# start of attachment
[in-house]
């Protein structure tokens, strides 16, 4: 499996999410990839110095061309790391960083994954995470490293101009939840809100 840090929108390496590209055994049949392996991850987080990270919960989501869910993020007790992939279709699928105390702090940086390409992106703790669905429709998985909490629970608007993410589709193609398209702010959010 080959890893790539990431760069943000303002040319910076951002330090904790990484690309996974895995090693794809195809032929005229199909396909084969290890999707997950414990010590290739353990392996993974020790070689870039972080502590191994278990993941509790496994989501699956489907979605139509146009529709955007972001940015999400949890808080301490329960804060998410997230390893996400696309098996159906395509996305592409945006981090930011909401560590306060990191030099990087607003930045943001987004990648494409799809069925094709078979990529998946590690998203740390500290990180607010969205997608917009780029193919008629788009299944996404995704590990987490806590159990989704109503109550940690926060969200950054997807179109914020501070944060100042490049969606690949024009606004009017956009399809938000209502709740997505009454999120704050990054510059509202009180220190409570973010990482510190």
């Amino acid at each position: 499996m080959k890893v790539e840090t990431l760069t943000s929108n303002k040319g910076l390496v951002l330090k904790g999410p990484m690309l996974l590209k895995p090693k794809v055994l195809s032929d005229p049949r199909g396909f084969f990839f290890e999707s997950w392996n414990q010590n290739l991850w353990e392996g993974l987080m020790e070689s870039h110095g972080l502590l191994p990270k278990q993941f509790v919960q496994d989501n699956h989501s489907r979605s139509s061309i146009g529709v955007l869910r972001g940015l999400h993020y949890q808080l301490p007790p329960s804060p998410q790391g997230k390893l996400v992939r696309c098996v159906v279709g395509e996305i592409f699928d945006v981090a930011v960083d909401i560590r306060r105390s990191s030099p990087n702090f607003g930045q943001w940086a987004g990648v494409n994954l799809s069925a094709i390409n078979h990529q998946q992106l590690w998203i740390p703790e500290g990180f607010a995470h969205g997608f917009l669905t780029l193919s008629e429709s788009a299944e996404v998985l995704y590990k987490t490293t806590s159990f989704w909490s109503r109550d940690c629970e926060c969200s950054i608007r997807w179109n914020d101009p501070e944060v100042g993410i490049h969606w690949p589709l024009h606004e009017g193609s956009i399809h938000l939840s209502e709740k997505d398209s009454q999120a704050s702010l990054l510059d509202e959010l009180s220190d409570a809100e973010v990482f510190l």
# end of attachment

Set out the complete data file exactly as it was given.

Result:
[in-house]
């Protein structure tokens, strides 16, 4: 499996999410990839110095061309790391960083994954995470490293101009939840809100 840090929108390496590209055994049949392996991850987080990270919960989501869910993020007790992939279709699928105390702090940086390409992106703790669905429709998985909490629970608007993410589709193609398209702010959010 080959890893790539990431760069943000303002040319910076951002330090904790990484690309996974895995090693794809195809032929005229199909396909084969290890999707997950414990010590290739353990392996993974020790070689870039972080502590191994278990993941509790496994989501699956489907979605139509146009529709955007972001940015999400949890808080301490329960804060998410997230390893996400696309098996159906395509996305592409945006981090930011909401560590306060990191030099990087607003930045943001987004990648494409799809069925094709078979990529998946590690998203740390500290990180607010969205997608917009780029193919008629788009299944996404995704590990987490806590159990989704109503109550940690926060969200950054997807179109914020501070944060100042490049969606690949024009606004009017956009399809938000209502709740997505009454999120704050990054510059509202009180220190409570973010990482510190």
């Amino acid at each position: 499996m080959k890893v790539e840090t990431l760069t943000s929108n303002k040319g910076l390496v951002l330090k904790g999410p990484m690309l996974l590209k895995p090693k794809v055994l195809s032929d005229p049949r199909g396909f084969f990839f290890e999707s997950w392996n414990q010590n290739l991850w353990e392996g993974l987080m020790e070689s870039h110095g972080l502590l191994p990270k278990q993941f509790v919960q496994d989501n699956h989501s489907r979605s139509s061309i146009g529709v955007l869910r972001g940015l999400h993020y949890q808080l301490p007790p329960s804060p998410q790391g997230k390893l996400v992939r696309c098996v159906v279709g395509e996305i592409f699928d945006v981090a930011v960083d909401i560590r306060r105390s990191s030099p990087n702090f607003g930045q943001w940086a987004g990648v494409n994954l799809s069925a094709i390409n078979h990529q998946q992106l590690w998203i740390p703790e500290g990180f607010a995470h969205g997608f917009l669905t780029l193919s008629e429709s788009a299944e996404v998985l995704y590990k987490t490293t806590s159990f989704w909490s109503r109550d940690c629970e926060c969200s950054i608007r997807w179109n914020d101009p501070e944060v100042g993410i490049h969606w690949p589709l024009h606004e009017g193609s956009i399809h938000l939840s209502e709740k997505d398209s009454q999120a704050s702010l990054l510059d509202e959010l009180s220190d409570a809100e973010v990482f510190l």